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To be enforceable, a promissory note must include the amount of the loan, the date by which it is to be paid, the interest rate and a record of any collateral that is being used to secure the loan. If a promissory note is properly supported by consideration, executed (signed) by the borrower and contains the required language, it is generally binding. Consideration can be in the form of money, services or other value.
The promissory note should also include an explanation of what happens if the borrower defaults on a payment or does not timely pay off the loan. If a borrower is able to pay off the entire loan in a timely manner, he or she would not be considered in default. Once a borrower
does default on making payments as originally agreed upon, the creditor, in accordance with the terms of the note, may have several options in collecting the debt owed. Creditors may send reminder letters, charge late fees, add accrued interest to the new balance, or double the amount owed for the following month. The next steps would be for the creditor to contact the debtor directly, turn the matter over to an internal collections department or an external collection agency (whose actions are regulated by federal laws, such as The Fair Debt Collection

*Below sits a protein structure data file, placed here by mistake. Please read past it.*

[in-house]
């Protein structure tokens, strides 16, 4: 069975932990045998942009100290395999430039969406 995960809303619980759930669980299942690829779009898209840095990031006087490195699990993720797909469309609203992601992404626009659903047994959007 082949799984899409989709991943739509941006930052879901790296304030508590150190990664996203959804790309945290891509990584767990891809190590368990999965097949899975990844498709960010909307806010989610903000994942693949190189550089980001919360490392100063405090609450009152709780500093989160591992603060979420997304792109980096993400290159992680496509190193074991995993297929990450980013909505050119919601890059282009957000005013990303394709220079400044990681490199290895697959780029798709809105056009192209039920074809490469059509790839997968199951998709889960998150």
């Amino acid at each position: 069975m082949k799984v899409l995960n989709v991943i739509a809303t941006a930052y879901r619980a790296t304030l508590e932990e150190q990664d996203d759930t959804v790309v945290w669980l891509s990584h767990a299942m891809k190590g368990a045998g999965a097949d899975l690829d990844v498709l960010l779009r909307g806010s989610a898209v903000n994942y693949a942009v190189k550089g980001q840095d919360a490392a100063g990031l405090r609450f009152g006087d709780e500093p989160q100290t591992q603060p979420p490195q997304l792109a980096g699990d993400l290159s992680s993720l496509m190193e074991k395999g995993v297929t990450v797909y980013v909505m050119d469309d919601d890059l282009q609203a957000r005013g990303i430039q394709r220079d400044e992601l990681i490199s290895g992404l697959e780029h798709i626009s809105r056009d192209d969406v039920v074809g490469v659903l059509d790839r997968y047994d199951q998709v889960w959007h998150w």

Practices Act and similar state laws), and finally, litigation. Under certain circumstances, both internal collections departments and external collection agencies may report the borrower’s credit information to a credit reporting bureau or agency, which may in turn impact the borrower’s credit. Generally, accurate negative information will remain in a consumer’s credit report for seven years.